Date: Wed, 14 Feb 2001 05:07:30 +0100
brian, risking that we run a ping-pong-dialogue here boring the rest of the nettimers to hell, i'm happy having found a way to continue this thread.
the question is still, 'is there a spaciality of cyberspace?' besides the difficult question what space really means, i think we can agree that one is able to sense the effects of extended space, or geography on the internet in 'features' like availability of access to bandwidth, different languages and national laws. my former argument was going into the direction of speaking about "virtual space" which is the still dominating our idealistic "theory" of cyberspace, as such that it is defined by beeing NOT physical, and NOT real, but interestingly more or less a mirror of it, only BETTER (utopia) or WORSE (distopia). such a caricaturist construction of 'sociotechnial' space is purely fictional, in the sense that there are many different popular cyber myths all coming with their own features and focus.
let's get empirical. if you buy a statistics software packet, there are usually plug-ins which are allow you to map data geograpically. you can do that with the internet too (geographic traceroutes), but only with poor results. geography is not at all fully implemented in the existing network protocols, you won't find many RFCs refering to geographic localisation. interestingly the DNS system is one of the few where people try to implement geographic locality, which often gets subverted by the market. (.tv, .fm, .it, .to)
space as such is just one possible representation of data, nothing more. the fact that data has a somewhat territorial original 'source', a terrestrial coordinate, is just one possibly interesting attribute of a data set. there is no rule that a computer on the net has to reveal its GPS coordinates - yet. if such a rule appears it might have to do with the ability to backtrack traffic, to locate (ab)users etc. the expanding wireless and mobile internet tech might have more of such features included, and they surely not make you just more free.
in the end there is no reason to assume that cyberspace has any spacial extension. spaciality as a feature of physical space is becoming an attribute on the lowest network level, as soon you have a packet with an ip number you need contextual data to track it back to its geographic source. in the implementation of cyberspace, eg. in tcp/ip or more general the OSI model, the physicality of space vanishes on level two. this doesn't apply for the factor of time at all which becomes the all dominating measure system of computing. take the ping command or the popularity of other kind of benchmarking tests.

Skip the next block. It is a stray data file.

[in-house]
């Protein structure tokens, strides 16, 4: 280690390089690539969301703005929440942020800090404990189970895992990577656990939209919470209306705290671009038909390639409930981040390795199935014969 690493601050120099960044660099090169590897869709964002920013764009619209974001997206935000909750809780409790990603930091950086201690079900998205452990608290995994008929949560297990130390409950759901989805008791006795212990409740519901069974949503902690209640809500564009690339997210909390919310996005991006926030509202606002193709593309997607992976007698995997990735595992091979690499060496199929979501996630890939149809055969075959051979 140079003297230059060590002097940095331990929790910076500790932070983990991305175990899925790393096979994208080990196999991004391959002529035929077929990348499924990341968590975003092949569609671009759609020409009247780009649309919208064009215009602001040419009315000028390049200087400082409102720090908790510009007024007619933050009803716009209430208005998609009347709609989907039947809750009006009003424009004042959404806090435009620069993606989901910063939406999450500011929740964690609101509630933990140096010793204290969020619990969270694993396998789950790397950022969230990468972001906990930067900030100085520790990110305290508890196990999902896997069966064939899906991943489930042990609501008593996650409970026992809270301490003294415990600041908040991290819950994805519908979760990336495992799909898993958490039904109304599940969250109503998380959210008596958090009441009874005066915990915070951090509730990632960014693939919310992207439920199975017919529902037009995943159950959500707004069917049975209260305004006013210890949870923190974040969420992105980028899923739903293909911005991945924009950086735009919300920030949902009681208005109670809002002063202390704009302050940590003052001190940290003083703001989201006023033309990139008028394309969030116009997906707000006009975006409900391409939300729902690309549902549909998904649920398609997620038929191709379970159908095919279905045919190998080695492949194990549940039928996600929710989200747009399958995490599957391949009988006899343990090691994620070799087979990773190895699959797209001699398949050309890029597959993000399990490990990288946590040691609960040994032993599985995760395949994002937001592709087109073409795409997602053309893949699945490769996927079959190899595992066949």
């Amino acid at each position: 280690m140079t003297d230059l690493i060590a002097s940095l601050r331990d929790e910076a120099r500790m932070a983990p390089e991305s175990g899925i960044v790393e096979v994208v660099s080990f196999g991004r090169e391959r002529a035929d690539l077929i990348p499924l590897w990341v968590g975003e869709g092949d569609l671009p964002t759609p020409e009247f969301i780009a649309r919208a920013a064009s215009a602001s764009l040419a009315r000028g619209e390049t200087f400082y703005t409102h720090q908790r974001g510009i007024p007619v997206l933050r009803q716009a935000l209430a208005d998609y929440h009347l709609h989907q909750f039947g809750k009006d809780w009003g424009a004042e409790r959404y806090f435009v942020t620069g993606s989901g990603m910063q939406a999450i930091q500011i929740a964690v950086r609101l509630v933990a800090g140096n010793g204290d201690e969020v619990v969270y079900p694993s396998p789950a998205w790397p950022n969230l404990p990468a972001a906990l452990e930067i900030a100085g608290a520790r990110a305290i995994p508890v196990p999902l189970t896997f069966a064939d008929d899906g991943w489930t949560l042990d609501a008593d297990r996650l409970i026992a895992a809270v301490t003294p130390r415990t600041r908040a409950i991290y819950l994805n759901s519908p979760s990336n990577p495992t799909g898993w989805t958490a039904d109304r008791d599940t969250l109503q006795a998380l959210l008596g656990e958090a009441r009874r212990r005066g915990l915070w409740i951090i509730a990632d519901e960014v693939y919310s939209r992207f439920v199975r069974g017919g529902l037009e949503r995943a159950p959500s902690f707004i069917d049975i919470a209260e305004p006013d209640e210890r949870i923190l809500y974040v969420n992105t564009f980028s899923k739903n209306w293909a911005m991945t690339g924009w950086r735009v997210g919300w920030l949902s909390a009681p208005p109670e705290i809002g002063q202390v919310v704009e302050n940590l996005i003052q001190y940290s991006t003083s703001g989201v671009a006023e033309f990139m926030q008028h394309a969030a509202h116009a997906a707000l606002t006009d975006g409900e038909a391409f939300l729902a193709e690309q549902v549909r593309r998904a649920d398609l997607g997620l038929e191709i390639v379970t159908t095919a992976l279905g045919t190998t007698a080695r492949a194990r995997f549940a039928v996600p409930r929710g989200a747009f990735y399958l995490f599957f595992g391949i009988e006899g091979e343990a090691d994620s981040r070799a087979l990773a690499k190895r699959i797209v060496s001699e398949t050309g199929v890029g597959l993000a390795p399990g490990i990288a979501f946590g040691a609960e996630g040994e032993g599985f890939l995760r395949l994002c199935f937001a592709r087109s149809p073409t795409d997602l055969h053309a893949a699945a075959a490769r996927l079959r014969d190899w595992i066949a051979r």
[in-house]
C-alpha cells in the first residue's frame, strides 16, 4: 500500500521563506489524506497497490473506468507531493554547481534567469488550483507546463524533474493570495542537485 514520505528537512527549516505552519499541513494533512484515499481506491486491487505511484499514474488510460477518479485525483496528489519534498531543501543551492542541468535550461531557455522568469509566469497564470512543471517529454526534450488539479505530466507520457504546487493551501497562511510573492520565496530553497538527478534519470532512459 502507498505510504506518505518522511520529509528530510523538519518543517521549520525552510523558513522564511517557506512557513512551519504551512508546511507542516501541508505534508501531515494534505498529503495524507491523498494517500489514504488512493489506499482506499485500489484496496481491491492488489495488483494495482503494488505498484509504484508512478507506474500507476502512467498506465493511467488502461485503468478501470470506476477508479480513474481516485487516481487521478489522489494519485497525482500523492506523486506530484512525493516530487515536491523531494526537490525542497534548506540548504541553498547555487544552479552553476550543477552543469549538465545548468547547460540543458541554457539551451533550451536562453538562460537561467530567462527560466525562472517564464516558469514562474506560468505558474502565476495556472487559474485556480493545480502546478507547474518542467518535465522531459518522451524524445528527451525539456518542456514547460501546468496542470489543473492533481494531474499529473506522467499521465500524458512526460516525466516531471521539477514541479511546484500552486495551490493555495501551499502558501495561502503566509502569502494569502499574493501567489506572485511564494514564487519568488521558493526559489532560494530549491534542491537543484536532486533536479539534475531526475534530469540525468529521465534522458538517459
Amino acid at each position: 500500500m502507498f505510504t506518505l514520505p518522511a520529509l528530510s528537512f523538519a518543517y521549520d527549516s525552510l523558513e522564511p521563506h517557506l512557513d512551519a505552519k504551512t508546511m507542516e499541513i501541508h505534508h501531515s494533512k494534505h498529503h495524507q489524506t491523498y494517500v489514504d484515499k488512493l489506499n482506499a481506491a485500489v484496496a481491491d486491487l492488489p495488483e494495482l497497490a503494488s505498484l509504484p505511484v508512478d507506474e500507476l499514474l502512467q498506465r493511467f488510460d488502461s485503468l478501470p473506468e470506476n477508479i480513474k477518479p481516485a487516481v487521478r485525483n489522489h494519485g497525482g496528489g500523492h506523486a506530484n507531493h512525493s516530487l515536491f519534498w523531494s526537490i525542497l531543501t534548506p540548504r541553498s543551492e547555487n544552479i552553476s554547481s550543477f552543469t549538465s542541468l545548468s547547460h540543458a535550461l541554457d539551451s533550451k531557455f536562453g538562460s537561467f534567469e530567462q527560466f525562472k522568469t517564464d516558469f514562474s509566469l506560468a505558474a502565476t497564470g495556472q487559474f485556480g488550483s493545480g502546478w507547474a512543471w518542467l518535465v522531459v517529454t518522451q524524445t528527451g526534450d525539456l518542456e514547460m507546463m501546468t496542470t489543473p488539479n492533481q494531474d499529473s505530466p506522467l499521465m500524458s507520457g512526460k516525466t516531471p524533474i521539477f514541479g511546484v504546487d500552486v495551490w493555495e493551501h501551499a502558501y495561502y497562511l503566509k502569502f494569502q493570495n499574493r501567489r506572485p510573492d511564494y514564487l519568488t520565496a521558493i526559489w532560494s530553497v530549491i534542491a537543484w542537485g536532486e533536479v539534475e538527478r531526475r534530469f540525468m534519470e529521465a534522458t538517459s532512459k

i would argue now, that after we can forget about the concept of space in cybernetics, we can go over and look more at the concept of time on the net. for cybernetics and computing which are based on logics, the linearity and irreversability of time is substantial. a follows b but not b follows a, even if the switching time between two states, goes ideally near zero, you need different states in an automata to make a difference. space is completly irrelevant on the level of boolean algrebra, or the touring machine, because it belongs to the "hardware" e.g. the electrical sphere which is represented in an abstraction of machine code. only from here you have the possiblity of a running computer, the network and all that. all effects which connect those levels are errors (cellular phones in airplanes) or hard to be managed features (power function on a normal pc). it is an interesting idea to think the whole thing as one, but then how to distinguish it from some kind of pathetically messy gigantomanic holyness? the stuff works because these levels are devided from each other.
interestingly by making space technically disappear, it reappears on a higher level of myth and narratives, the belonging to individual place (myfiles) and home (geocities), the metaphors of ships and captains, (explorer and navigator), the overexageration of planetary extension in the term WWW, or the slogans arround 'surfing' and even the etymology of 'cybernetics' show the mythological background of the net in the history of naviation, colonialisation, exloration on the non-organized surfaces of the seven seas. but for 'cyberspace' there is no elemental, essential level like the sea. it is pure engineering, only the ship.
indeed the analogue world provides its own complexities which we are unable to compute. 'the revolution will be not digitized'. but i quite resist any romantic notion about industrialism, machines of iron and fire, it might have been a fashion in a phase of transition which time has gone. indeed there is a fascination with the material extension or interface of 'cyberspace', but i'd be careful to read too much into it. a router looks like a hub and a network cable like a video cable but they have different functions. most of all you cannot *see* anymore how fast a system is without the proper tools of benchmarking. what i want to say is that the analogue world might provide some surprises, but it would be too simple to idealize it like a technological unconsciousness, a surpressed materiality, an excluded ghost which demands to get back in. surely, these 'uncanny' elemements make cyberspace even more 'gothic', more fictional. it would be also too simple to idealize the industrial working class for beeing nearer to the 'truth' of the copper wires and demand their emancipation by aesthetifying those wires. this looks too much like the heroic pictures of electrification in the stalinist era, as the remains of russian futurism.